I am looking for some intuition into a way of looking at the Gauss curvature on a surface that describes it as the divergence of a potential function - at least locally.(adsbygoogle = window.adsbygoogle || []).push({});

I am not sure exactly what the intuition is - but this way of looking at things seems suggestive. Any insight is welcome.

In isothermal coordinates on a 2 dimensional Riemannian manifold the metric takes the form

e[itex]^{f}[/itex](dx[itex]^{2}[/itex] + dy[itex]^{2}[/itex])

The Gauss curvature is -Divergence of gradf , that is it equals

e[itex]^{-2f}[/itex]([itex]\partial^{2}[/itex]f/[itex]\partial[/itex]x[itex]^{2}[/itex] + [itex]\partial^{2}[/itex]f/[itex]\partial[/itex]y[itex]^{2}[/itex])

The Divergence Theorem in 2 dimensions now says that the total curvature inside the region if the total flux of grad f through the boundary.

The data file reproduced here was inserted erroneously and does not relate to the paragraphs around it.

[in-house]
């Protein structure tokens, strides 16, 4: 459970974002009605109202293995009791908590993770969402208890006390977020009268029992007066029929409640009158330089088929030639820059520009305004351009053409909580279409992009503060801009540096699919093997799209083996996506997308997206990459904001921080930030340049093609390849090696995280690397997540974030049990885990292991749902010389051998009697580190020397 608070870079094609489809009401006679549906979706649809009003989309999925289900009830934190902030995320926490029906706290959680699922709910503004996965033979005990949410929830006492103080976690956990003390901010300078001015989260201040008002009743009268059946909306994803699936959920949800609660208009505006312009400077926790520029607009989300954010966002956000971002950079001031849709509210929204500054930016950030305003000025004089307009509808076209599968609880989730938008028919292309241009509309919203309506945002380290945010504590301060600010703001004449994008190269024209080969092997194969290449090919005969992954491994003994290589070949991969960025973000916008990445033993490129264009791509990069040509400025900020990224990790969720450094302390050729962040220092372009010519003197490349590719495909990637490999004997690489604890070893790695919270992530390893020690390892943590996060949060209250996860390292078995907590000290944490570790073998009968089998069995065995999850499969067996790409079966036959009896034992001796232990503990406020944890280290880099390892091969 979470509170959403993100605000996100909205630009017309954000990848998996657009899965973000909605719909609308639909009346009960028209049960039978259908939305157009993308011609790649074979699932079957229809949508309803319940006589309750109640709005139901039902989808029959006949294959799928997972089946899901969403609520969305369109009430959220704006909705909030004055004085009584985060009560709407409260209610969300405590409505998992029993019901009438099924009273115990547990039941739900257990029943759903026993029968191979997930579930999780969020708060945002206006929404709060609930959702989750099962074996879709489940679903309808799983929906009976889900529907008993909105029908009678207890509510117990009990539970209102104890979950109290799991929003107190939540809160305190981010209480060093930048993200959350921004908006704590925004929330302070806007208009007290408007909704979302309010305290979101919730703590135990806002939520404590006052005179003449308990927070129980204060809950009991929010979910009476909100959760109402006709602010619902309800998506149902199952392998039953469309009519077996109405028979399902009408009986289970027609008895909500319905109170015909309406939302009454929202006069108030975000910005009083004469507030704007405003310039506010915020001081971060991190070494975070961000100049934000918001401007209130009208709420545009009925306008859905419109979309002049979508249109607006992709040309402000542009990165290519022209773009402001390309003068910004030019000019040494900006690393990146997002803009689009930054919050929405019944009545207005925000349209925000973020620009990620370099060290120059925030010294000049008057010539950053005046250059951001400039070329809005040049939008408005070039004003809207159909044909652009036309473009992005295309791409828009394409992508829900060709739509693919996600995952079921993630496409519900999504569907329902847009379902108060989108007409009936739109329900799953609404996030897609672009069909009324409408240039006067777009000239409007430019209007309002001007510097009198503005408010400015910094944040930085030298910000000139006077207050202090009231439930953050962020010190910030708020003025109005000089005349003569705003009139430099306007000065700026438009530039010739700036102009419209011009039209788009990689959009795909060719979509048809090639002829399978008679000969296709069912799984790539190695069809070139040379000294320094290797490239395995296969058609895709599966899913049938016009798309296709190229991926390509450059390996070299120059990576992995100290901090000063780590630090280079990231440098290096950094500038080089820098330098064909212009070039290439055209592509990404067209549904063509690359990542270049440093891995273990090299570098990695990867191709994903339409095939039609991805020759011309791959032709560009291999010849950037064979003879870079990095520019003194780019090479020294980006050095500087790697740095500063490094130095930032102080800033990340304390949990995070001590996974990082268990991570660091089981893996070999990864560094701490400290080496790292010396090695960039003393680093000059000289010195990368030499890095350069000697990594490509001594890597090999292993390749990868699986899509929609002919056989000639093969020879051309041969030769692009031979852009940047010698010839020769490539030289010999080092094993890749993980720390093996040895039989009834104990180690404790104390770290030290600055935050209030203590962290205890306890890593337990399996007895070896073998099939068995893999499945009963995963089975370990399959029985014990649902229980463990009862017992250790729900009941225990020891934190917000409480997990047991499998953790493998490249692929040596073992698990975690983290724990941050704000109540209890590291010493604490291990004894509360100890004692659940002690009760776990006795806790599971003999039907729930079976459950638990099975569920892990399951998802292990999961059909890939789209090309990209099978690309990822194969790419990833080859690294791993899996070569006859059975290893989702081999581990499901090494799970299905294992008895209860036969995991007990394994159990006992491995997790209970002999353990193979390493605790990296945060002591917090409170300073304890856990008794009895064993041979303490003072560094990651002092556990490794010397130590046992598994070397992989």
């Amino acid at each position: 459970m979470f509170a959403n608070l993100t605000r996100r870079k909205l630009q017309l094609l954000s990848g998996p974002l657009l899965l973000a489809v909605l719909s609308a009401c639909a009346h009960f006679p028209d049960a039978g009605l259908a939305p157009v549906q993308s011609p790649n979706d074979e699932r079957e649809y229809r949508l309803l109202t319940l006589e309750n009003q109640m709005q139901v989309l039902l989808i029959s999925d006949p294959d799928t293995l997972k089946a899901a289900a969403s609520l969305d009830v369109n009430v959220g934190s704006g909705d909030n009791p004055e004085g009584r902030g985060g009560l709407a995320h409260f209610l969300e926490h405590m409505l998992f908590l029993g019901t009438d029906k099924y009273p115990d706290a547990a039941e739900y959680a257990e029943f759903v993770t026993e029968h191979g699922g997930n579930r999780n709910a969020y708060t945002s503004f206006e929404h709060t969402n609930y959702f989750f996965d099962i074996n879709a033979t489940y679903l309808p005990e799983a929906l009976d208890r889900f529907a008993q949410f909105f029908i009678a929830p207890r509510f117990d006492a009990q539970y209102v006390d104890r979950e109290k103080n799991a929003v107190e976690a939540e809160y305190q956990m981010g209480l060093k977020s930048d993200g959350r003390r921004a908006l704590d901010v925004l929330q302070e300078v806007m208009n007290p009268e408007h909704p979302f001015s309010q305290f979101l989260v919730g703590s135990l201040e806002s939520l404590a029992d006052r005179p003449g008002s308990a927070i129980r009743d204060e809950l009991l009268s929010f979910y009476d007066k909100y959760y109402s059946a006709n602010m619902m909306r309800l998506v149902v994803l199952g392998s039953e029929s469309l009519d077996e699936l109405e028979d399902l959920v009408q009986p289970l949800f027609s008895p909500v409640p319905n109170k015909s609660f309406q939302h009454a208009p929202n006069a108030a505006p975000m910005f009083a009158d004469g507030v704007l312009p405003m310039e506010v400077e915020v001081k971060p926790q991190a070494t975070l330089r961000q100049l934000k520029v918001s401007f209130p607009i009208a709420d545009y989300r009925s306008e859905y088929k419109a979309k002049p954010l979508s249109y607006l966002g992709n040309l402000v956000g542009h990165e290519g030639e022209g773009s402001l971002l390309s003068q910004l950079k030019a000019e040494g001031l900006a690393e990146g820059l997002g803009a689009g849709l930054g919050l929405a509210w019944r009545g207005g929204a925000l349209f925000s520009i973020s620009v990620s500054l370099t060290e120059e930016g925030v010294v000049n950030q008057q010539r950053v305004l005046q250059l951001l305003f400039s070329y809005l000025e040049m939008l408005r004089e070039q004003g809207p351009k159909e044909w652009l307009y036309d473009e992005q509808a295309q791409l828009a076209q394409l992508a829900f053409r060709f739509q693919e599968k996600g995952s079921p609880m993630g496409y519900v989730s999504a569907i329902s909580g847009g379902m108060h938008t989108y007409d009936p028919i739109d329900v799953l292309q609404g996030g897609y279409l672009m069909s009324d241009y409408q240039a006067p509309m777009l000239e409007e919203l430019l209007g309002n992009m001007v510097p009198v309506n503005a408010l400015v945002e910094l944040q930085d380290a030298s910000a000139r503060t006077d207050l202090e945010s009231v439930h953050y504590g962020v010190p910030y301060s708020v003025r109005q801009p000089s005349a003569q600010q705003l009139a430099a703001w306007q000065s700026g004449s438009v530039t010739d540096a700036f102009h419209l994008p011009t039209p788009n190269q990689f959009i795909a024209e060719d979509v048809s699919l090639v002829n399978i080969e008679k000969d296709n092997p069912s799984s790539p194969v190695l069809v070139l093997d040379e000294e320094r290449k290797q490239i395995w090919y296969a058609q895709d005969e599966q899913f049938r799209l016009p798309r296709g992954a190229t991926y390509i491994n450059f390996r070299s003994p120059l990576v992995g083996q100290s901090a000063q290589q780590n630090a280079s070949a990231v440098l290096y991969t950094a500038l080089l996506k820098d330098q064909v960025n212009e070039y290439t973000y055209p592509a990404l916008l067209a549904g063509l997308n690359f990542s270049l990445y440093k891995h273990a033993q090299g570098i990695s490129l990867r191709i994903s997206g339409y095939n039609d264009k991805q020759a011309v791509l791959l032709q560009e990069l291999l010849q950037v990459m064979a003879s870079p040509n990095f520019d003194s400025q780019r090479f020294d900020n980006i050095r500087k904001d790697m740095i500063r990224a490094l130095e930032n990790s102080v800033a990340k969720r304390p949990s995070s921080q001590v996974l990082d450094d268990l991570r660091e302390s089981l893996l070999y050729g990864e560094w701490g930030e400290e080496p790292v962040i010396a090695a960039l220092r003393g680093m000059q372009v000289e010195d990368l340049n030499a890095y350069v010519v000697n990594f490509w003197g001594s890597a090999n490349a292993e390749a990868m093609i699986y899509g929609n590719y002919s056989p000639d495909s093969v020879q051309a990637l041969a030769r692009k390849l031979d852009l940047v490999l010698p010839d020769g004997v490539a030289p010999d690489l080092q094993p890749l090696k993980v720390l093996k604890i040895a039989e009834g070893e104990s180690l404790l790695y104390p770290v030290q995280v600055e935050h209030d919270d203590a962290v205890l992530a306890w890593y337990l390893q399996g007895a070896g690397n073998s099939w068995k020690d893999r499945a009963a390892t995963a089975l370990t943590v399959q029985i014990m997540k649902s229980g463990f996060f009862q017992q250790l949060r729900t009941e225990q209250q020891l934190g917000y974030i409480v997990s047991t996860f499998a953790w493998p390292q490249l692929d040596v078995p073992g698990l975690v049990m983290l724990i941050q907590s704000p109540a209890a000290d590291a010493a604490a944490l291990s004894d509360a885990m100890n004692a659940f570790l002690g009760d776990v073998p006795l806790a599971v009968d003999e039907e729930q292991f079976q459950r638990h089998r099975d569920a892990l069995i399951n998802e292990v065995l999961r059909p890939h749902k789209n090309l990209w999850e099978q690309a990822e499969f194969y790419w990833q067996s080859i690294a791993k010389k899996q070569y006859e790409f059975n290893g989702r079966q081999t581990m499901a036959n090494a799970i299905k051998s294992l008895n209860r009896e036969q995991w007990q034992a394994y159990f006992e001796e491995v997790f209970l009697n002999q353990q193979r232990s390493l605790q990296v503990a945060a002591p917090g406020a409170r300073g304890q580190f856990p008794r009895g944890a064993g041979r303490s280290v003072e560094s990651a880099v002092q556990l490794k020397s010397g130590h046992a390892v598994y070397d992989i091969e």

So the Gauss curvature is analogous to the source of a potential field.

What is the intuition/picture for this ways of interpreting the Gauss curvature? Maybe there is an interpretation of this in Physics?

If one does not like that this as a purely local result things can be improved. Take any meromorphic 1 form on the surface. In each isothermal coordinate system it looks like

gdz where g is a meromorphic function. Away from the singularities of these g's

the ratios e[itex]^{f}[/itex]/|g|[itex]^{2}[/itex] fit together across isothermal charts to give a function on the entire remainder of the surface. Apply the Divergence theorem to the log of this function. Note that log|g| is harmonic. (I read about this construction in a survey paper on the Gauss Bonnet Theorem for Complex manifolds.)

I also wonder whether using the merormorphic 1 form in this way adds some intuition to this way of looking a Gauss curvature.

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# Curvature as the source of a field on a two dimensional Riemannian manifold

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